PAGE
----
Speak of the Devil
ABC, Wednesday, 10 PM
Teleplay: Maggie Friedman
From a screenplay by Michael Crisotofer
Directed by David Nutter
Ten minutes into the pilot for this new ABC series, the thought going through my head was, “Someone at ABC thought this was better than Pushing Daisies?” Because it so isn’t. Based on the John Updike novel, The Witches of Eastwick, this tale of three almost accidental witches in a small New England town has already been adapted six times before, including two stage versions, a musical, the 1987 Jack Nicholson film, and two previous failed pilots. Apparently either audiences cannot get enough of this story, or the manuscript casts an inescapable spell on network executives. If at first they don’t succeed (or even if they do), they try, try, try, try, try again.
The premise of the story is that three women living in the Yankee village of Eastwick, who have nothing otherwise in common, wake up one day to find that they have acquired magical powers. The mechanism for this differs from one adaptation to another; in this version, they each find a worn Walking Liberty half dollar. To make a wish, each one throws her coin into the town fountain, which just happens to be decorated with a statue of three witches who allegedly were burned at the stake by Puritans long ago. Oh, and just for good measure, it’s Founders Day, complete with parades, booths, and costumed locals celebrating their local history (and the fact that the Puritans hanged witches, rather than burning them, doesn’t seem to faze these yokels at all). We are introduced to our three protagonists, Roxanne (Rebecca Romjin, X-Men), Kat (Jaime Ray Newman, Eureka), and Joanna (Lindsay Price, Lipstick Jungle). Like Charlie’s Angels, they cover the hair spectrum: redhead, blonde, brunette. The only one who stands out from the suburban white-bread background of this fairy tale is Rebecca Romjin’s Roxie, an arts-and-crafts type who dresses like a bohemian and talks like a sailor. Kat the nurse has several children and a bad husband, but otherwise is pretty standard issue Mom. Joanna the reporter dresses like a clichéd idea of a librarian and peppers her speech with awkward references to her vibrator, vomiting, and other unpleasant topics. How cute, yes?
For reasons not explained in the pilot, the mysterious Darryl Van Horn (Paul Gross, Due South) comes to town, buying up everything in sight and trying to seduce the ladies. To each one he appears as the answer to her fountain wish. To each one he appears to be offering her her heart’s desire. None of them quite believe him, and Roxy calls him annoying. Indeed, if Darryl is supposed to be the Devil, then he is unquestionably the most colorless devil in the history of evil. When one thinks of, for example, David Warner’s inspired turn as the Evil Genius in Time Bandits, or John Glover’s subtle and charming Devil inBrimstone, or even Jack Nicholson in the movie The Witches of Eastwick, it’s something of a come-down to see Gross blandly walking through this role. Once, and only once, he shows a spark of something that might be animation–when Daryl rescues Roxy’s daughter from date rape. One would think that would be something the devil would encourage, but I guess we’re not really going to see a Prince of Evil in this series. Maybe a Prince of Mischief, or a Duke of Hijinks, but nothing more sinister, clearly.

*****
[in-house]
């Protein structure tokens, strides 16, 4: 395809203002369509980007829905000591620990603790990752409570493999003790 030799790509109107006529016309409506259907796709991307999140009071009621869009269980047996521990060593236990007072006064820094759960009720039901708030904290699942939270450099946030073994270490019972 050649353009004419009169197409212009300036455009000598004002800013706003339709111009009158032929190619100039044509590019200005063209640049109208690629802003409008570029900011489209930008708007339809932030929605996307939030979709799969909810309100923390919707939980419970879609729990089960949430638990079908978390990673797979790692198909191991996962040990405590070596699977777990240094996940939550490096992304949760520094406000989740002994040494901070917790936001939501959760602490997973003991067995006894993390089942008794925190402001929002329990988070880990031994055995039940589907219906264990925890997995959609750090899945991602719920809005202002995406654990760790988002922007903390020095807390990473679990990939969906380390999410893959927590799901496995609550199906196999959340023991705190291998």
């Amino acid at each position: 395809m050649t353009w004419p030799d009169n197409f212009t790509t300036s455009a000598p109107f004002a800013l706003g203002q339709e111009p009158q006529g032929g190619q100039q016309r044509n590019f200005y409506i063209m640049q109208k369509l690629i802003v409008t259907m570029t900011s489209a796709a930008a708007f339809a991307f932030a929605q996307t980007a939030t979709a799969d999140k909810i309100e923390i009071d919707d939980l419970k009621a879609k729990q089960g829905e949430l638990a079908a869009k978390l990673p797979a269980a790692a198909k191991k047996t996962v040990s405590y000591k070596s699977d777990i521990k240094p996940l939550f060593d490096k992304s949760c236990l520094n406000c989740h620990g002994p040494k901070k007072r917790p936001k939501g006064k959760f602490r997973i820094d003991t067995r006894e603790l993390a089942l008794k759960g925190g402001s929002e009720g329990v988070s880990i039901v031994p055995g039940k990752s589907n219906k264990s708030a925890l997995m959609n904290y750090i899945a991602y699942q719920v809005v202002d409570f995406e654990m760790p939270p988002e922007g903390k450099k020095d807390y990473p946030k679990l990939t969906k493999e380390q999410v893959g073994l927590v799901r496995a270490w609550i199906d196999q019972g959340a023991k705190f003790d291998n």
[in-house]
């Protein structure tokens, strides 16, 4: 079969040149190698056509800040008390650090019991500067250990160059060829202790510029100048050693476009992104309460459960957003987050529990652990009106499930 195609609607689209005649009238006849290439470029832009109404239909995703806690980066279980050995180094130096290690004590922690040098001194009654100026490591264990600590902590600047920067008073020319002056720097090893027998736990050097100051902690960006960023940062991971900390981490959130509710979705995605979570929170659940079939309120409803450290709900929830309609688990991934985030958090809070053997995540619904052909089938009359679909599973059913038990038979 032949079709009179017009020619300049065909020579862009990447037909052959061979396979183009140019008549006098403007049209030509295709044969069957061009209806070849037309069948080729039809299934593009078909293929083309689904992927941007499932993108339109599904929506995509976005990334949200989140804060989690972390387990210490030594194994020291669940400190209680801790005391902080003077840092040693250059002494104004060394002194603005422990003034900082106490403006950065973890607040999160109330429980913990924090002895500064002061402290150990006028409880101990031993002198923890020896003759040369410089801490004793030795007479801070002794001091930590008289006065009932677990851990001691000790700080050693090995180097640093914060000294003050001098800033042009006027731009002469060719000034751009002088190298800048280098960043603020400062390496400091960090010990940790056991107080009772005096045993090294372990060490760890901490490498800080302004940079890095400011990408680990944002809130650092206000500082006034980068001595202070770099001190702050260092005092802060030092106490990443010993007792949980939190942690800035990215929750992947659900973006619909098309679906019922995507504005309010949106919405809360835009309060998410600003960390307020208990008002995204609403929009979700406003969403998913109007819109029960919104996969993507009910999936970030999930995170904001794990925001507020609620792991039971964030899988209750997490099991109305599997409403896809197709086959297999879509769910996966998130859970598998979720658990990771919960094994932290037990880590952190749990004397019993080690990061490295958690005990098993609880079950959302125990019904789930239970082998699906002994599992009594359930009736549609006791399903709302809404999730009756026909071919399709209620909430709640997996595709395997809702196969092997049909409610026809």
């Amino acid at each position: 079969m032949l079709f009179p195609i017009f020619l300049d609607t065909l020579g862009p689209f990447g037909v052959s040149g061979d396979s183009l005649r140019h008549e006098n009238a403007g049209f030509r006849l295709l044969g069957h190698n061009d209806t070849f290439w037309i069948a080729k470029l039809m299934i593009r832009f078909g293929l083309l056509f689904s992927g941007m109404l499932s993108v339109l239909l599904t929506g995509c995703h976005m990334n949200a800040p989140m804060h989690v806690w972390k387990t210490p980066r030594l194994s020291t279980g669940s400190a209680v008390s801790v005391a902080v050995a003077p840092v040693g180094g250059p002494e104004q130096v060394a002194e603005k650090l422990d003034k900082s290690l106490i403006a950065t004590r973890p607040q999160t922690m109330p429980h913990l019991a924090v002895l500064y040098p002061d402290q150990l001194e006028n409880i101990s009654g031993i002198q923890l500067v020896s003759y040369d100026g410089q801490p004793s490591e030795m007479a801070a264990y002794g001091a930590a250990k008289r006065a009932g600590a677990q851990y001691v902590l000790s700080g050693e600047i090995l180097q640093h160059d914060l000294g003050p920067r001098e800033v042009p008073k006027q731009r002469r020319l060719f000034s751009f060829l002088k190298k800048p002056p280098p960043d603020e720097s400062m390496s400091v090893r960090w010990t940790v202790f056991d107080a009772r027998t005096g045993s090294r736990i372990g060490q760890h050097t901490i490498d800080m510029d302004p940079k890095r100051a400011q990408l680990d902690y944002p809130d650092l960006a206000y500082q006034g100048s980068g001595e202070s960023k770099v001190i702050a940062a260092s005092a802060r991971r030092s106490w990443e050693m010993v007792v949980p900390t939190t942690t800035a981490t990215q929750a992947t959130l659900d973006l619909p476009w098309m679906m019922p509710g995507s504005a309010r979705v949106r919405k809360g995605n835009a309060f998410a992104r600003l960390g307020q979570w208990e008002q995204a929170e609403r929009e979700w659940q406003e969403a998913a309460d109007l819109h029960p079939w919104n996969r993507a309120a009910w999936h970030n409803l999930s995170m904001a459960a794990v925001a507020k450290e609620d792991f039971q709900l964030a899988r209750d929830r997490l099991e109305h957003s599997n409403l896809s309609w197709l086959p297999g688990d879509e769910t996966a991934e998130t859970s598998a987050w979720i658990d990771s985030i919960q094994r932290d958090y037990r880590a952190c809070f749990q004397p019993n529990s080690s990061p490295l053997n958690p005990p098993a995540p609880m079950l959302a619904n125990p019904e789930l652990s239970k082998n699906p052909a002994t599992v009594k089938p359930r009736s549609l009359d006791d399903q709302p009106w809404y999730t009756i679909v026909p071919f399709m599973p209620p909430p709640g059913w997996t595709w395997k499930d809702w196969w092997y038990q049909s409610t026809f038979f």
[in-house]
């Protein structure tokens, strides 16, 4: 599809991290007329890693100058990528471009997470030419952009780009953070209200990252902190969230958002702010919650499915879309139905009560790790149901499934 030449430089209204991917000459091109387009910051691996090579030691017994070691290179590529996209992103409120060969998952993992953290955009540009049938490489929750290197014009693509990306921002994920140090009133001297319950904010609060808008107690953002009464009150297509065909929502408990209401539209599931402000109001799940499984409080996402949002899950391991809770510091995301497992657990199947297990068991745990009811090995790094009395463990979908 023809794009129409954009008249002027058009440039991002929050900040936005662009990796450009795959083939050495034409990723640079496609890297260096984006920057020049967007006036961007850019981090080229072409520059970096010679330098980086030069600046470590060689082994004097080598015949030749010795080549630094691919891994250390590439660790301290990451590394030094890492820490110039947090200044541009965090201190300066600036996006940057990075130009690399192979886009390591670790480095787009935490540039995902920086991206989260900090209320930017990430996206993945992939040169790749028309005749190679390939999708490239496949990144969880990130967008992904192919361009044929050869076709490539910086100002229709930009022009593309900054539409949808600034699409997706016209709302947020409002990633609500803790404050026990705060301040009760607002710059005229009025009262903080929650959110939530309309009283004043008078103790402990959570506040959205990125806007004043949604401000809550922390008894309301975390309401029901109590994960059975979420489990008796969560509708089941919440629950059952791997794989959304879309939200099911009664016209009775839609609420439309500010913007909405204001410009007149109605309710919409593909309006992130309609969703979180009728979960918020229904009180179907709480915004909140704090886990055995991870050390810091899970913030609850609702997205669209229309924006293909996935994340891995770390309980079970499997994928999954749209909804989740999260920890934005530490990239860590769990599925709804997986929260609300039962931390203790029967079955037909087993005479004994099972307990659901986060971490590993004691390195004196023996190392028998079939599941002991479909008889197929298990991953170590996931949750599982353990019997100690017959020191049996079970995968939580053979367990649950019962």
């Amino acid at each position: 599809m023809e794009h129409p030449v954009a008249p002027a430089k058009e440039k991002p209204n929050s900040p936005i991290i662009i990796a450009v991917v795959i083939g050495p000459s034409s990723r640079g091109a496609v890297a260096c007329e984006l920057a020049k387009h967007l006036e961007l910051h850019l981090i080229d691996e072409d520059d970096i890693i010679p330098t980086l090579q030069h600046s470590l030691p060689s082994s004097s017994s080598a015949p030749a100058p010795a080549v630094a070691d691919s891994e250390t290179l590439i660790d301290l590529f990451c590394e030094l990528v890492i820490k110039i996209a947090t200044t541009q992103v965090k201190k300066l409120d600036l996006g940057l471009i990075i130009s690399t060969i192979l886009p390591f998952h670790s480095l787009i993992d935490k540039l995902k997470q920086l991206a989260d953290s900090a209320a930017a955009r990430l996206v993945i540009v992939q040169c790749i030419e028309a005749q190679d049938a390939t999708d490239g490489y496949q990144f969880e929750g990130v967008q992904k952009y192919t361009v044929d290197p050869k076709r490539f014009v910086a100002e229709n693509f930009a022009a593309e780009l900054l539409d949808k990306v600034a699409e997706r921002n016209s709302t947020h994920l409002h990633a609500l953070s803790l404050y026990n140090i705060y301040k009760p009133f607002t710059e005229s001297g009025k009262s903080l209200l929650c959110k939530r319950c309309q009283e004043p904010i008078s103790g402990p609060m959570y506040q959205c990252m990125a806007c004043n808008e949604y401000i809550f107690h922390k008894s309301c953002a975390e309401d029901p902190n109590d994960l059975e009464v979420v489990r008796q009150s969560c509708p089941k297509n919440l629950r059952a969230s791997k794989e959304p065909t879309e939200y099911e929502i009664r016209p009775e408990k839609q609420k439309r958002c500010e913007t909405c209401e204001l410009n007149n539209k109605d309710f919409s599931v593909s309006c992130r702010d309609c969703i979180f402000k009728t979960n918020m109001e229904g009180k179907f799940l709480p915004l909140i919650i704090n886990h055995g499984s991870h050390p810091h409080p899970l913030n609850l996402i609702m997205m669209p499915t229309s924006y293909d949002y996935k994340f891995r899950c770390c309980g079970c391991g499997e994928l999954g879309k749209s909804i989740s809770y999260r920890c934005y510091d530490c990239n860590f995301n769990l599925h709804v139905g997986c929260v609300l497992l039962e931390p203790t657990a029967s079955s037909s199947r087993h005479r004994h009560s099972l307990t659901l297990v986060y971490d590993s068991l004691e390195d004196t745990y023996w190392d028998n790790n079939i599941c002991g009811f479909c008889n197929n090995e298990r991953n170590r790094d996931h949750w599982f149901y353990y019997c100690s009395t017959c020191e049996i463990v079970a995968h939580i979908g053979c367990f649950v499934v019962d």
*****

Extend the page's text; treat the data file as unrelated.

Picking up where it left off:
The weird thing about the adaptations of Updike’s book that I have seen is the fundamental re-alignment of power in the story. In the book, Updike treats the three witches with condescension and humor, poking fun at their dreams and aspirations. The originals were bored, thrill-seeking housewives who came across as unsavory and unsophisticated. The protagonists in this TV show are oppressed but likable women seeking “their power”, whatever that phrase may mean today. Roxie wants respect, Kat wants someone to take care of her for a change, and Joanna wants to be more self-assertive. In the pilot, each one gets what she wants–at a price, of course. Roxie is now plagued with prophetic dreams, Kat’s husband is divorcing her, and Joanna is learning that making a man fall in love with you is not as fulfilling if he does it on his own.
I’ll call this one Sex and the City meets Charmed, without the urban sophistication of the former or the self-mockery of the latter. If you like Desperate Housewives with a bit of the paranormal thrown in, you should like this. I don’t, because I don’t see female power as something that grows out of a cauldron. Evoking witchcraft as a female tool brings back unwelcome echoes of not too distant times, when women were characterized as backward, ignorant and superstitious. We are not so far removed from those days that I am comfortable with a show which seems to say that the only way a woman can get what she wants is to be devious about it, and to call on the help of a white man–even if he is the devil.
This being network television, there isn’t going to be anywhere near the amount of evil, death and sex the book contained, nor will it have the snap and verve of actresses like Michelle Pfeiffer and Cher. As a tamed down, light version of the story, I suppose it will work, but honestly, I don’t know what stories they think they can tell week after week before they start repeating themselves. David Nutter’s work is always top notch, and the production values are first rate. Rebecca Romjin, in particular, should be sending bouquets to her costumer for those lovely gypsy outfits. Of all the characters, her Roxie is the only one I didn’t find shallow and unbelievable.
However, it debuted to modestly acceptable numbers, 3.0/8 share from 8.5 million viewers. This being the pilot, these numbers tell us only that viewers were intrigued enough to tune in; the real proof of the cauldron will be next week, when we find out if any of them came back.